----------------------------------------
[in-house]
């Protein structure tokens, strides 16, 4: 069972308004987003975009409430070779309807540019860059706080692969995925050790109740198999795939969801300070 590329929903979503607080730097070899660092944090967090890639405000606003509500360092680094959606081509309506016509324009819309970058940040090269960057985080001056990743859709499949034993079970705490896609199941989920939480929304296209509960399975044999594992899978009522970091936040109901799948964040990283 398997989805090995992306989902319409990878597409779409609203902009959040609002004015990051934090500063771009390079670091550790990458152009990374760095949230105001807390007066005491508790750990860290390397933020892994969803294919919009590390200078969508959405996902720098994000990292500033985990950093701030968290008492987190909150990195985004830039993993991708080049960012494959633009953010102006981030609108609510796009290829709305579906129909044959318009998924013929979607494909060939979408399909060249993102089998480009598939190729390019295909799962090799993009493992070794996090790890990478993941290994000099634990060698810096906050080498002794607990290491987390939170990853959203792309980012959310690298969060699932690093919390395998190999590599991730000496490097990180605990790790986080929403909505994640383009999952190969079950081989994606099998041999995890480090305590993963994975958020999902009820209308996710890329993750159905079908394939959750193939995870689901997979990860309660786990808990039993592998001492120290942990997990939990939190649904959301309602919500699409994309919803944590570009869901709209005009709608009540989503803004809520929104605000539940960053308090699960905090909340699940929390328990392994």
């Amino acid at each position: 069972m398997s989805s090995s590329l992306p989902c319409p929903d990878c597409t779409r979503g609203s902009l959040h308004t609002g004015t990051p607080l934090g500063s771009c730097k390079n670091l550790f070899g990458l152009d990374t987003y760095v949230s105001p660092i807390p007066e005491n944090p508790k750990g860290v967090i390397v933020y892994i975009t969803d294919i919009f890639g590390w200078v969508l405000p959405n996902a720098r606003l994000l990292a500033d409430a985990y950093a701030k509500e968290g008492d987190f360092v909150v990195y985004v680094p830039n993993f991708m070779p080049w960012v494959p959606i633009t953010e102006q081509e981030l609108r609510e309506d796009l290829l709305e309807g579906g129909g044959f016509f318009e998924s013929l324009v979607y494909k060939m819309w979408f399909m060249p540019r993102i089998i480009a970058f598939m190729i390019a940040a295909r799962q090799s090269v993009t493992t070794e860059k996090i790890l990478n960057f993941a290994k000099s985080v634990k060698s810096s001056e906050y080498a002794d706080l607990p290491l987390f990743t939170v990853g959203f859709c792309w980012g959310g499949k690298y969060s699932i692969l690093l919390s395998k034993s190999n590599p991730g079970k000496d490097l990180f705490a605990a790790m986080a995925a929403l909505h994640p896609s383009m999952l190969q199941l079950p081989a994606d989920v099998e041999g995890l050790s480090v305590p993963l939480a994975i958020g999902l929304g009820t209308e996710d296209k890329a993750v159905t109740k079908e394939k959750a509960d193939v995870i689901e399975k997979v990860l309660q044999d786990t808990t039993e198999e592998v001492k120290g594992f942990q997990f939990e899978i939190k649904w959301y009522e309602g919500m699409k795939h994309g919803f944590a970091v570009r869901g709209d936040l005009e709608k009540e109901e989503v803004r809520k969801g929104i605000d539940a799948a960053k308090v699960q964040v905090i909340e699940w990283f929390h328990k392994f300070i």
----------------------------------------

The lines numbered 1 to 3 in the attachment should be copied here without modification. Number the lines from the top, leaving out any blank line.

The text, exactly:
[in-house]
């Protein structure tokens, strides 16, 4: 069972308004987003975009409430070779309807540019860059706080692969995925050790109740198999795939969801300070 590329929903979503607080730097070899660092944090967090890639405000606003509500360092680094959606081509309506016509324009819309970058940040090269960057985080001056990743859709499949034993079970705490896609199941989920939480929304296209509960399975044999594992899978009522970091936040109901799948964040990283 398997989805090995992306989902319409990878597409779409609203902009959040609002004015990051934090500063771009390079670091550790990458152009990374760095949230105001807390007066005491508790750990860290390397933020892994969803294919919009590390200078969508959405996902720098994000990292500033985990950093701030968290008492987190909150990195985004830039993993991708080049960012494959633009953010102006981030609108609510796009290829709305579906129909044959318009998924013929979607494909060939979408399909060249993102089998480009598939190729390019295909799962090799993009493992070794996090790890990478993941290994000099634990060698810096906050080498002794607990290491987390939170990853959203792309980012959310690298969060699932690093919390395998190999590599991730000496490097990180605990790790986080929403909505994640383009999952190969079950081989994606099998041999995890480090305590993963994975958020999902009820209308996710890329993750159905079908394939959750193939995870689901997979990860309660786990808990039993592998001492120290942990997990939990939190649904959301309602919500699409994309919803944590570009869901709209005009709608009540989503803004809520929104605000539940960053308090699960905090909340699940929390328990392994």
């Amino acid at each position: 069972m398997s989805s090995s590329l992306p989902c319409p929903d990878c597409t779409r979503g609203s902009l959040h308004t609002g004015t990051p607080l934090g500063s771009c730097k390079n670091l550790f070899g990458l152009d990374t987003y760095v949230s105001p660092i807390p007066e005491n944090p508790k750990g860290v967090i390397v933020y892994i975009t969803d294919i919009f890639g590390w200078v969508l405000p959405n996902a720098r606003l994000l990292a500033d409430a985990y950093a701030k509500e968290g008492d987190f360092v909150v990195y985004v680094p830039n993993f991708m070779p080049w960012v494959p959606i633009t953010e102006q081509e981030l609108r609510e309506d796009l290829l709305e309807g579906g129909g044959f016509f318009e998924s013929l324009v979607y494909k060939m819309w979408f399909m060249p540019r993102i089998i480009a970058f598939m190729i390019a940040a295909r799962q090799s090269v993009t493992t070794e860059k996090i790890l990478n960057f993941a290994k000099s985080v634990k060698s810096s001056e906050y080498a002794d706080l607990p290491l987390f990743t939170v990853g959203f859709c792309w980012g959310g499949k690298y969060s699932i692969l690093l919390s395998k034993s190999n590599p991730g079970k000496d490097l990180f705490a605990a790790m986080a995925a929403l909505h994640p896609s383009m999952l190969q199941l079950p081989a994606d989920v099998e041999g995890l050790s480090v305590p993963l939480a994975i958020g999902l929304g009820t209308e996710d296209k890329a993750v159905t109740k079908e394939k959750a509960d193939v995870i689901e399975k997979v990860l309660q044999d786990t808990t039993e198999e592998v001492k120290g594992f942990q997990f939990e899978i939190k649904w959301y009522e309602g919500m699409k795939h994309g919803f944590a970091v570009r869901g709209d936040l005009e709608k009540e109901e989503v803004r809520k969801g929104i605000d539940a799948a960053k308090v699960q964040v905090i909340e699940w990283f929390h328990k392994f300070i």